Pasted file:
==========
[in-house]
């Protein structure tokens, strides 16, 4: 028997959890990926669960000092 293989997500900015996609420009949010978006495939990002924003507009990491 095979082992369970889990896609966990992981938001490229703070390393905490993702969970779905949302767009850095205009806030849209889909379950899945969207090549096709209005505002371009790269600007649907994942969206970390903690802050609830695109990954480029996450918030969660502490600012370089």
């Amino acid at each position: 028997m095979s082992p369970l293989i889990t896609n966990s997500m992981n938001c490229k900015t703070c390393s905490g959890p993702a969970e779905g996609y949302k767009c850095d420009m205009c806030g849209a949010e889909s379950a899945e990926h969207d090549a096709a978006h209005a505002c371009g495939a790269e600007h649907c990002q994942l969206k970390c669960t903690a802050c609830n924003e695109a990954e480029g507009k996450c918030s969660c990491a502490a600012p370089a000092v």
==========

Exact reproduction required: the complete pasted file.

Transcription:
[in-house]
């Protein structure tokens, strides 16, 4: 028997959890990926669960000092 293989997500900015996609420009949010978006495939990002924003507009990491 095979082992369970889990896609966990992981938001490229703070390393905490993702969970779905949302767009850095205009806030849209889909379950899945969207090549096709209005505002371009790269600007649907994942969206970390903690802050609830695109990954480029996450918030969660502490600012370089």
């Amino acid at each position: 028997m095979s082992p369970l293989i889990t896609n966990s997500m992981n938001c490229k900015t703070c390393s905490g959890p993702a969970e779905g996609y949302k767009c850095d420009m205009c806030g849209a949010e889909s379950a899945e990926h969207d090549a096709a978006h209005a505002c371009g495939a790269e600007h649907c990002q994942l969206k970390c669960t903690a802050c609830n924003e695109a990954e480029g507009k996450c918030s969660c990491a502490a600012p370089a000092v």